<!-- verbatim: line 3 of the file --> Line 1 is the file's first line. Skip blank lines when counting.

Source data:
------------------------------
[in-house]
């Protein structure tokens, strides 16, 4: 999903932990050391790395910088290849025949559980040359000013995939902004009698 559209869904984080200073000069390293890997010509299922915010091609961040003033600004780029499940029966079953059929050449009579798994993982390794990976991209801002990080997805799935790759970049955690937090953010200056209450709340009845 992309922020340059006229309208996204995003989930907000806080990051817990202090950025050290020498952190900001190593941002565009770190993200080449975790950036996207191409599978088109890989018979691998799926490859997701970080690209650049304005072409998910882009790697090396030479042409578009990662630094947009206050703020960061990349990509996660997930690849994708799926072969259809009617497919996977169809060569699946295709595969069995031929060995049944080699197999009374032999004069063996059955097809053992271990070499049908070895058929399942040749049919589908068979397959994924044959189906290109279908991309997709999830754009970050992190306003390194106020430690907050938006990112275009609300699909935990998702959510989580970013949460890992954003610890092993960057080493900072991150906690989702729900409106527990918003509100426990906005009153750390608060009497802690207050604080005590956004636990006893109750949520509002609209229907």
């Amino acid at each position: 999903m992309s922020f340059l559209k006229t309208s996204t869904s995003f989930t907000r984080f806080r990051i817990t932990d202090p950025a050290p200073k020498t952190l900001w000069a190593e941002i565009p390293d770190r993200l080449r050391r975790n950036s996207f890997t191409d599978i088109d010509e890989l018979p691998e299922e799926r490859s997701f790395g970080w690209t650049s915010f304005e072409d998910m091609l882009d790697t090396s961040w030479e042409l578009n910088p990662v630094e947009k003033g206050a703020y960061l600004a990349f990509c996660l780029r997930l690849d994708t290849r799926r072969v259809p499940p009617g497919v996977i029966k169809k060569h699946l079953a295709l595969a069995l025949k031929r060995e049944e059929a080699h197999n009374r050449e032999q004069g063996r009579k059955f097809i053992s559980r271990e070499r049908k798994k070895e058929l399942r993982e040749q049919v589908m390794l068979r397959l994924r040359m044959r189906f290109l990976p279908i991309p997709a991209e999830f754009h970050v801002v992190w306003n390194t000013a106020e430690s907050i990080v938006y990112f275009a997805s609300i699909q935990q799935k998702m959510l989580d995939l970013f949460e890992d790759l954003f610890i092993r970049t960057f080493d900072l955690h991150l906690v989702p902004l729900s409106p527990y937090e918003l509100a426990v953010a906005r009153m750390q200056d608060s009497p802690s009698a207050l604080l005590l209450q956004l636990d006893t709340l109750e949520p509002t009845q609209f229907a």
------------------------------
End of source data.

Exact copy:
């Amino acid at each position: 999903m992309s922020f340059l559209k006229t309208s996204t869904s995003f989930t907000r984080f806080r990051i817990t932990d202090p950025a050290p200073k020498t952190l900001w000069a190593e941002i565009p390293d770190r993200l080449r050391r975790n950036s996207f890997t191409d599978i088109d010509e890989l018979p691998e299922e799926r490859s997701f790395g970080w690209t650049s915010f304005e072409d998910m091609l882009d790697t090396s961040w030479e042409l578009n910088p990662v630094e947009k003033g206050a703020y960061l600004a990349f990509c996660l780029r997930l690849d994708t290849r799926r072969v259809p499940p009617g497919v996977i029966k169809k060569h699946l079953a295709l595969a069995l025949k031929r060995e049944e059929a080699h197999n009374r050449e032999q004069g063996r009579k059955f097809i053992s559980r271990e070499r049908k798994k070895e058929l399942r993982e040749q049919v589908m390794l068979r397959l994924r040359m044959r189906f290109l990976p279908i991309p997709a991209e999830f754009h970050v801002v992190w306003n390194t000013a106020e430690s907050i990080v938006y990112f275009a997805s609300i699909q935990q799935k998702m959510l989580d995939l970013f949460e890992d790759l954003f610890i092993r970049t960057f080493d900072l955690h991150l906690v989702p902004l729900s409106p527990y937090e918003l509100a426990v953010a906005r009153m750390q200056d608060s009497p802690s009698a207050l604080l005590l209450q956004l636990d006893t709340l109750e949520p509002t009845q609209f229907a």